• Renal cysts are formed in uteri and grow with age. Up to a certain extent the renal function is preserved but in the latter phases, the cysts compress the renal parenchyma and renal insufficiency sets in. Have a look at the serial images of a patient with ADPKD  few years apart. There is progressive thinning of normal renal parenchyma on the image on the right.
Autosomal Dominant Polycystic Kidney Total Kidney volume CT
Autosomal Dominant Polycystic Kidney – progressive loss of renal parenchyma
  • The predictive power of total renal volume has found to be better than age, genotype, serum creatinine, BUN, urinary albumin, or monocyte chemotactic protein-1 levels.
  • Non contrast CT is the imaging modality of choice.
  • Volume can be calculated by
    • Ellipsoid formula:
      • Length x breadth x height x 0.52.
      • Not very accurate but provides a rough estimate.
      • More practical and a good surrogate for volumetry
      • A handy calculator is available on the Mayo clinic website.
    • Volumetry and automated software:
      • Boundary tracing on all slices and then calculating volume.
      • Precise method to measure volume.
      • But is not available on all workstations.
    • Ultrasound renal length (>16.5 cm)
  • Height corrected Total renal volume = Renal volume/ height in meters
  • A height-corrected total kidney volume (htTKV) of 600 ml/m predicts the future development of CKD stage 3 within 8 years.
  • A recent study also observed that in patients with TKV > 1500 cm3, eGFR reduced at the rate of 4.3 ml/min/year.
  • TKV is useful for
    • Predicting prognosis.
    • Monitoring response to treatment to novel drugs used for management
      • Tolvaptan: vasopressin V2 receptor antagonist.
      • mTOR inhibitors :  everolimus and sirolimus
      • Octreotide
      • Pravastatin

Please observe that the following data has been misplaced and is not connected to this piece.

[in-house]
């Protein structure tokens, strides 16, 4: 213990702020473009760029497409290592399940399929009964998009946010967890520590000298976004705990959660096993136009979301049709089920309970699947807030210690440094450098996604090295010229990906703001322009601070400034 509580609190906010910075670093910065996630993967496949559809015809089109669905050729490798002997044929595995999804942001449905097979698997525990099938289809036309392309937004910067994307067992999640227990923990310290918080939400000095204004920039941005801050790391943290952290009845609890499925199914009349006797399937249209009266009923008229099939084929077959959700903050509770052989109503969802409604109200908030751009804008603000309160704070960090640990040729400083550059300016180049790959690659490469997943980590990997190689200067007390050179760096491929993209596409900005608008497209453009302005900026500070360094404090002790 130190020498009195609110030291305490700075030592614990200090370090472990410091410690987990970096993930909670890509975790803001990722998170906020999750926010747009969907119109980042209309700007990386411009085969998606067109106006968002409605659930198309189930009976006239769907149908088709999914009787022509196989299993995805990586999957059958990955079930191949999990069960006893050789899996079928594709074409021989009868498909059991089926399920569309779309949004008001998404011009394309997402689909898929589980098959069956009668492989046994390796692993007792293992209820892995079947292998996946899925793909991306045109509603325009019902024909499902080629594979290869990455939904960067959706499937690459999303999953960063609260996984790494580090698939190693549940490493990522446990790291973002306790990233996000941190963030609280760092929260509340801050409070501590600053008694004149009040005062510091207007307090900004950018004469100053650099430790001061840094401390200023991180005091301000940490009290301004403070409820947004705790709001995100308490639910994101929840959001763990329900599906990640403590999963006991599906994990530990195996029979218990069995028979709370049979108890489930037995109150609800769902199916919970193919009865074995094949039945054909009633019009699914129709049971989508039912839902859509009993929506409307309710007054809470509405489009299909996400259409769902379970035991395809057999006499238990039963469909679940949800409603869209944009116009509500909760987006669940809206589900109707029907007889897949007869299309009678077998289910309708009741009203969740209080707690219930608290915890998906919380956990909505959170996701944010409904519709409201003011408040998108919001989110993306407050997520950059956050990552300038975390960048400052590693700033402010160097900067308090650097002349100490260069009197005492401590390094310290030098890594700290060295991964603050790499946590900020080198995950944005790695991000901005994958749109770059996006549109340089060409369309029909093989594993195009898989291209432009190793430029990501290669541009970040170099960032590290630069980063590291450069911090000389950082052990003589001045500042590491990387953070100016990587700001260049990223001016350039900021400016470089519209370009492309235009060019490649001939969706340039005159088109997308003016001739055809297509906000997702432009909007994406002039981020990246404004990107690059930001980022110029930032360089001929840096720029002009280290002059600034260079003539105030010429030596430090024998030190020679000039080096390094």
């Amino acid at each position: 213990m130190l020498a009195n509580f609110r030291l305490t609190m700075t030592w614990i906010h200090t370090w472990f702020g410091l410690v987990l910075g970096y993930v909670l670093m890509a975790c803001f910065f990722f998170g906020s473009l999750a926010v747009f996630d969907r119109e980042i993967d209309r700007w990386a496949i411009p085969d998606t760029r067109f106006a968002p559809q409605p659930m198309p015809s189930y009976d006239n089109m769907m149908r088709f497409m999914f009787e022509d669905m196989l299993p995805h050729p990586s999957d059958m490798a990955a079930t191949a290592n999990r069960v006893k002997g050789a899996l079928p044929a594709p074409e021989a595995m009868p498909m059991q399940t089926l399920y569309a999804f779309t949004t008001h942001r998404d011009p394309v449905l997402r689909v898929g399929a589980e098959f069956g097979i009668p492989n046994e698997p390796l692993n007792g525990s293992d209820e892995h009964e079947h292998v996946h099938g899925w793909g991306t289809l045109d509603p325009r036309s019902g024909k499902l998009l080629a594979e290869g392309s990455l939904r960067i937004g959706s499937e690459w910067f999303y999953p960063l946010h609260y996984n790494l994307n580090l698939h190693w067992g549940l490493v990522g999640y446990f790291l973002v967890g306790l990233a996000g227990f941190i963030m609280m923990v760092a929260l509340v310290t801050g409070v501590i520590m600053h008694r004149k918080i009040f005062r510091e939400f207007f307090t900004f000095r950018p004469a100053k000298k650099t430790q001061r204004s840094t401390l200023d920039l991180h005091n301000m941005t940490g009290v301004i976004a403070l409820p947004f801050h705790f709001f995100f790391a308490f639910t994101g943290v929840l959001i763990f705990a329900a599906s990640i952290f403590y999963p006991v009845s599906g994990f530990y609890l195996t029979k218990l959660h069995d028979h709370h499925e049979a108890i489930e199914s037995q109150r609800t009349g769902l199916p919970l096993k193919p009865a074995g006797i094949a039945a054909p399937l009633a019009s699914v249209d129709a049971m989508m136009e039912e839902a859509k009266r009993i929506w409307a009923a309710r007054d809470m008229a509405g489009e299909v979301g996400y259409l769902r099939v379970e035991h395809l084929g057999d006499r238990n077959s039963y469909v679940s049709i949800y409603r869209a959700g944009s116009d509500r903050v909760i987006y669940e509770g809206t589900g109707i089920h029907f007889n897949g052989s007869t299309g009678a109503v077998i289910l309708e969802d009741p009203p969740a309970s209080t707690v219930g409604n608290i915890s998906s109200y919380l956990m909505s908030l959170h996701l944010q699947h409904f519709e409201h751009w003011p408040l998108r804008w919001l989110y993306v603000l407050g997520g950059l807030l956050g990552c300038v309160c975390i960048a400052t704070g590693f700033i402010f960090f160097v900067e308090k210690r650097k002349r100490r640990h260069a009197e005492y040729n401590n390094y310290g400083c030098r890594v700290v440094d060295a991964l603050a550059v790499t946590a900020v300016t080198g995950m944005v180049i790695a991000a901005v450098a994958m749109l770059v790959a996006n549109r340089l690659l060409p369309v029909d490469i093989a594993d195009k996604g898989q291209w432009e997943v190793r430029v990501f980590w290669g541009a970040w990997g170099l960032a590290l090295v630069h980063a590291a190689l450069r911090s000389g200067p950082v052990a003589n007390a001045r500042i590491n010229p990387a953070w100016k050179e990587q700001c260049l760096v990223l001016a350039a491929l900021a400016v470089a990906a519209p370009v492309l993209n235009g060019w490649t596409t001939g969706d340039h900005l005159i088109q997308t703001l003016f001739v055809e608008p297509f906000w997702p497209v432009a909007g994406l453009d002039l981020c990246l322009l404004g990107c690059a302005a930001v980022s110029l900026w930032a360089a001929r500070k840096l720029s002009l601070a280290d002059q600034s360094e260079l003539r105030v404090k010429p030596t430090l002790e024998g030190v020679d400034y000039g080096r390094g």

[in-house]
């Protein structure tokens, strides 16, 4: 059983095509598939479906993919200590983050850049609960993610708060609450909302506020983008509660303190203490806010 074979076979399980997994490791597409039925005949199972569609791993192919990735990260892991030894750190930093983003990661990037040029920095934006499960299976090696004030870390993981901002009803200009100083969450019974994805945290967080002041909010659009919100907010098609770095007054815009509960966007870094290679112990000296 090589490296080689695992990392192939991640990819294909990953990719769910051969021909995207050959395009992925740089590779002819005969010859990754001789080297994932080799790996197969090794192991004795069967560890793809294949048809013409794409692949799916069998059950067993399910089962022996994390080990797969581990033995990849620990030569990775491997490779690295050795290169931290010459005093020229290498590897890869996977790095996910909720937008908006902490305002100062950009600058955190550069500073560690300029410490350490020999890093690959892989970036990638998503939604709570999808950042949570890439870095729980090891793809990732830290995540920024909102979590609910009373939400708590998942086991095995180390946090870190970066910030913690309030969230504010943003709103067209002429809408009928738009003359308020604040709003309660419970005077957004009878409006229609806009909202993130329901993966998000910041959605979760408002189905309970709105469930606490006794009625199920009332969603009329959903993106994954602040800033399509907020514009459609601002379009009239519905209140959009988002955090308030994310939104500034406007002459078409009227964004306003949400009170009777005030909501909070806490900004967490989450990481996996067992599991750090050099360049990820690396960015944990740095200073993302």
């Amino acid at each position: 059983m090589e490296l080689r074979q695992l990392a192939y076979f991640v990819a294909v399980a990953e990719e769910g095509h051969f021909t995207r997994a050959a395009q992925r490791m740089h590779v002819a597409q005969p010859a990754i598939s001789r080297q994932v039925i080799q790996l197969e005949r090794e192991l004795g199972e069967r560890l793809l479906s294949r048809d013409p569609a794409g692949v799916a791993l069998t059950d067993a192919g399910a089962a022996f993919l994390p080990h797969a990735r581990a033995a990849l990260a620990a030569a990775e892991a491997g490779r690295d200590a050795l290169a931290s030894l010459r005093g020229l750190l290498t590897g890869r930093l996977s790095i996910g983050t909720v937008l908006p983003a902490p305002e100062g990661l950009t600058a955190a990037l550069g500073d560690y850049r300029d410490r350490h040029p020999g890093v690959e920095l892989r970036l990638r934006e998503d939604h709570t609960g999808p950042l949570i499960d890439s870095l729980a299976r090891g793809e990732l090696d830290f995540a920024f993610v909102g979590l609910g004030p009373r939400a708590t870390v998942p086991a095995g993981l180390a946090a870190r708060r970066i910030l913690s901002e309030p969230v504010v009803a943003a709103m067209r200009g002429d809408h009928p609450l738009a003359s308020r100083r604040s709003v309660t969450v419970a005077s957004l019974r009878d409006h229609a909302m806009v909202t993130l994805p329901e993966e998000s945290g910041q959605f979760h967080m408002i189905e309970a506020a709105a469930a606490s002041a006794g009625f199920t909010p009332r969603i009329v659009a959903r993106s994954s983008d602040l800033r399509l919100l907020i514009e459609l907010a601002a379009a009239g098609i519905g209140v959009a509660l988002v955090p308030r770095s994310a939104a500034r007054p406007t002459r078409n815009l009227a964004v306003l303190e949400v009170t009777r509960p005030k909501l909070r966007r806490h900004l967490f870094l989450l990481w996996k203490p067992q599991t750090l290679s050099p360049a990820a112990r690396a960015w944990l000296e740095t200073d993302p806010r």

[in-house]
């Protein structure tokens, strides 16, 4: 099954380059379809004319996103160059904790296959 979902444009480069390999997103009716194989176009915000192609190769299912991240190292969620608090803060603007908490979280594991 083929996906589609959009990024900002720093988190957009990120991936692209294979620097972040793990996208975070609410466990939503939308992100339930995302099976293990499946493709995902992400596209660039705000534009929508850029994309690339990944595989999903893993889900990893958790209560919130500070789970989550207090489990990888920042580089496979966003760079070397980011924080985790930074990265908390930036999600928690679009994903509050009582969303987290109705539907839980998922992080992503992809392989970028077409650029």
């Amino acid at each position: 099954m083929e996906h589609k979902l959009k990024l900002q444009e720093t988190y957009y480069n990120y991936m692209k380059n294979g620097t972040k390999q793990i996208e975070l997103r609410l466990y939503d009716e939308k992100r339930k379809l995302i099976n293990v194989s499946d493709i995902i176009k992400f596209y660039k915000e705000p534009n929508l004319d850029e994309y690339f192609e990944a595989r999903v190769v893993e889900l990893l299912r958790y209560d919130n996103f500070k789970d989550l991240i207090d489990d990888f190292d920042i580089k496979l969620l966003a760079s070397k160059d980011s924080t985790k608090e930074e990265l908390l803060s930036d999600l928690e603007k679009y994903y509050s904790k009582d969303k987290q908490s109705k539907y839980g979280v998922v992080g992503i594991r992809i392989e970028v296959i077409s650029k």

• Antihypertensives targeting the renin-angiotensin-aldosterone system.
  • How often to measure:
    • For prognosis: Once. Repeat after 1-2 years if first is inconclusive.
    • For treatment response: Once every 6 months. Volumetry methods are preferred.

Differential diagnosis of ADPKD:

  • Congenital disorders:
    • ARPKD,
    • Medullary cystic kidney disease
    • Von Hippel-Lindau syndrome
    • Tuberous sclerosis.
  • Acquired disorders:
    • Acquired cystic kidney disease (in patients with end-stage renal disease),
    • Medullary sponge kidney
    • Multicystic dysplastic kidney
    • Localized renal cystic disease

These have been discussed in detail in this article and illustrated in these tables (Table 1, Table 2):

Conclusion:

  • Ultrasound is the screening modality of choice for ADPKD.
  • CT/ MRI can be used for problem solving and evaluation of complicated cysts.
  • It is important to offer screening ultrasound to offsprings and siblings of patients.
  • Total kidney volume is the GOLD standard image biomarker for early ADPKD progression and can be calculated on non contrast CT by using ellipsoid formula. A height-corrected total kidney volume (htTKV) of 600 ml/m predicts the future development of CKD stage 3 within 8 years.

More radiology resources on RadioGyan.com:

References and further reading:

  1. Renal Relevant Radiology: Radiologic Imaging in Autosomal Dominant Polycystic Kidney Disease
  2. Diagnostic Imaging of Autosomal Dominant Polycystic Kidney Disease.
  3. Imaging Approaches to Patients with Polycystic Kidney Disease
  4. European ADPKD Forum multidisciplinary position statement on autosomal dominant polycystic kidney disease care: European ADPKD Forum and Multispecialist Roundtable participants.
  5. Total Kidney Volume as a Biomarker of Disease Progression in Autosomal Dominant Polycystic Kidney Disease.